Language acquisition theory is a theory that attempts to explain how languages are learned. In the field of linguistics, there are various approaches that assign different importance to predisposition and environmental influences as factors in language learning. The most important theories of language acquisition are behaviourism, nativism, cognitivism and interactionism.
The question of whether internal or external factors play a greater role in children’s linguistic development drives linguists all over the world. On the one hand, the genetic prerequisites for language acquisition are examined and, on the other, the outside influences such as linguistic role models and the encouragement of language acquisition. To date, it has not been conclusively clarified how children learn language. The most important language acquisition theories are explained in this article.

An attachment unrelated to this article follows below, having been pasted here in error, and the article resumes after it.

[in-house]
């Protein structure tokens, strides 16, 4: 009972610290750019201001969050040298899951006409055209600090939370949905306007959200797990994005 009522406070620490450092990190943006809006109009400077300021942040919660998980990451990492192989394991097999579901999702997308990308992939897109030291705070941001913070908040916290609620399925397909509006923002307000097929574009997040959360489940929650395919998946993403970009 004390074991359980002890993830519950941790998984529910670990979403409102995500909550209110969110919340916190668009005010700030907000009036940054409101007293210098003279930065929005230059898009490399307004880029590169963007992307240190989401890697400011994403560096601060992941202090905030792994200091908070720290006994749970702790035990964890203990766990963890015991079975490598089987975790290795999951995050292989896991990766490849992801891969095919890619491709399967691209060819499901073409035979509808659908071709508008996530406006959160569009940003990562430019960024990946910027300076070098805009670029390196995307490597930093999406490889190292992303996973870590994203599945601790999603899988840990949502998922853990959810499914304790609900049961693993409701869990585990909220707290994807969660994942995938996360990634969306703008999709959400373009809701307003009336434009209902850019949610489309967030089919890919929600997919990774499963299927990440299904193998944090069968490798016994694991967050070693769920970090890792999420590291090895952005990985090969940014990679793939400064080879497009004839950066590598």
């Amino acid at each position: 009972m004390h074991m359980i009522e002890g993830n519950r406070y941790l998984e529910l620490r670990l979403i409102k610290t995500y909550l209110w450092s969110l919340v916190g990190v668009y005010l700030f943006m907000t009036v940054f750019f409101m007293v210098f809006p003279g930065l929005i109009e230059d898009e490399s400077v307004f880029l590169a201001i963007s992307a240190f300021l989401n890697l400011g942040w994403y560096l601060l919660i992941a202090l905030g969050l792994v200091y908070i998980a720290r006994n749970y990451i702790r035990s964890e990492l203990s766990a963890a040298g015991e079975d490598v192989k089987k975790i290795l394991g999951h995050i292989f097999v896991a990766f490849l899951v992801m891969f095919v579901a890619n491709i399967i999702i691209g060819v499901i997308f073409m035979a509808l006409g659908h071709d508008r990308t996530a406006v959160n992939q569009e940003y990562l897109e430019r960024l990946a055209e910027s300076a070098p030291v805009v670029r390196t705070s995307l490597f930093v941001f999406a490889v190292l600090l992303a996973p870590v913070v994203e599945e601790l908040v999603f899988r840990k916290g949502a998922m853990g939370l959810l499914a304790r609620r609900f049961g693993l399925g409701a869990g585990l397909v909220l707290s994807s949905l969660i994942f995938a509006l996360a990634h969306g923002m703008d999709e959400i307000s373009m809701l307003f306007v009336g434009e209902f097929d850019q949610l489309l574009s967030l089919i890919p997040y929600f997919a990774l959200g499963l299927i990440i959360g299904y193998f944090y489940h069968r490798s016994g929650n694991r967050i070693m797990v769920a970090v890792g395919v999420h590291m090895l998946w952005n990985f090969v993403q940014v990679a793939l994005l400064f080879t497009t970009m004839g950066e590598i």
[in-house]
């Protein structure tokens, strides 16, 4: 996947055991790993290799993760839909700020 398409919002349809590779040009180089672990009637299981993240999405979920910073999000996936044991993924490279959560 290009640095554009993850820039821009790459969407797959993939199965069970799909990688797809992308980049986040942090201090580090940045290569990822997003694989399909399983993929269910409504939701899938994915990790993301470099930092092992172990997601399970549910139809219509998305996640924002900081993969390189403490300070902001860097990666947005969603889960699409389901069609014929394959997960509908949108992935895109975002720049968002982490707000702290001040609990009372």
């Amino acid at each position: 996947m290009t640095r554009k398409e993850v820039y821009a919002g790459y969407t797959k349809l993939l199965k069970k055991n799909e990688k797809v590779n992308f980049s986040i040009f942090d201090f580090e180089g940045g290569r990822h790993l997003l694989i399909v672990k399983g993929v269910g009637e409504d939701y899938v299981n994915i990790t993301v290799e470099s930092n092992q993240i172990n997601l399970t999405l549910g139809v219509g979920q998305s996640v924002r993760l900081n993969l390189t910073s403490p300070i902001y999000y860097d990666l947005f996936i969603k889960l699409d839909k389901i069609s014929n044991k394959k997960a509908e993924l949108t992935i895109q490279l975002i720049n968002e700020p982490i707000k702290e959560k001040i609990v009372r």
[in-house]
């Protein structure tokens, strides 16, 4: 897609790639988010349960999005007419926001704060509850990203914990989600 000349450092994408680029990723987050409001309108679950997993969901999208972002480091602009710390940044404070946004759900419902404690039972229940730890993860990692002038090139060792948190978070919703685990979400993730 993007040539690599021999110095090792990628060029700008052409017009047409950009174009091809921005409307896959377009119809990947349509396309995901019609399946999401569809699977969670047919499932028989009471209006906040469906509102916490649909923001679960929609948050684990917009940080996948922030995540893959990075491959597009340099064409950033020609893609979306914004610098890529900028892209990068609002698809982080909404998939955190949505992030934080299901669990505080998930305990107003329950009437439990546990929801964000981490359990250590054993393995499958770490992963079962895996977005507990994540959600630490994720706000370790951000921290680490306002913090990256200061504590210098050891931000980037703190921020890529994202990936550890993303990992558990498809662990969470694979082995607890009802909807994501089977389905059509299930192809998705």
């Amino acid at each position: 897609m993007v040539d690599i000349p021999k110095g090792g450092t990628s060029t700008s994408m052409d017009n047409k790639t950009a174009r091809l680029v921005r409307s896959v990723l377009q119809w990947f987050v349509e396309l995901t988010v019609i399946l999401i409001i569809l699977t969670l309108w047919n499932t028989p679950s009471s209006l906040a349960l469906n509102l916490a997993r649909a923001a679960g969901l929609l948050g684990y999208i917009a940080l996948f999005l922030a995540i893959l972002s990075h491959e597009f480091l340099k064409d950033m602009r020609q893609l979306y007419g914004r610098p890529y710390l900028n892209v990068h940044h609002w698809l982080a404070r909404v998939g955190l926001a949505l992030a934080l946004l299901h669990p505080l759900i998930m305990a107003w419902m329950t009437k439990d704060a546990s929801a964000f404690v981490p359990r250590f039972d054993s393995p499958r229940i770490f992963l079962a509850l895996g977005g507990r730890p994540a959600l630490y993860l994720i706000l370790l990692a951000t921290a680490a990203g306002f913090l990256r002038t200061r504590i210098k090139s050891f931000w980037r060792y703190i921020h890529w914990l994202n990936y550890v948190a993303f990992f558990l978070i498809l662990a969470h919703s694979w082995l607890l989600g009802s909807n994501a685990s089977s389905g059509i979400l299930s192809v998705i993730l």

Definition of language acquisition
Language acquisition generally refers to the acquisition of the mother tongue by a child. The process of language development takes place under natural conditions and therefore does not require teaching.
Language acquisition by children
As a rule, children begin to speak at the age of one to two years. Although their cognitive development is still in its infancy, they are already able to form grammatically correct sentences. Today it is assumed that language acquisition is influenced by social and biological as well as cognitive factors. So, on the one hand there is a genetic predisposition to language learning, but at the same time the process is also influenced by family and culture.
The most common language acquisition models
There are various theoretical approaches to the origin of language, some of which complement each other. The four most common theories of language acquisition are behaviourism, nativism, cognitivism and interactionism.
The behavioural theory of language acquisition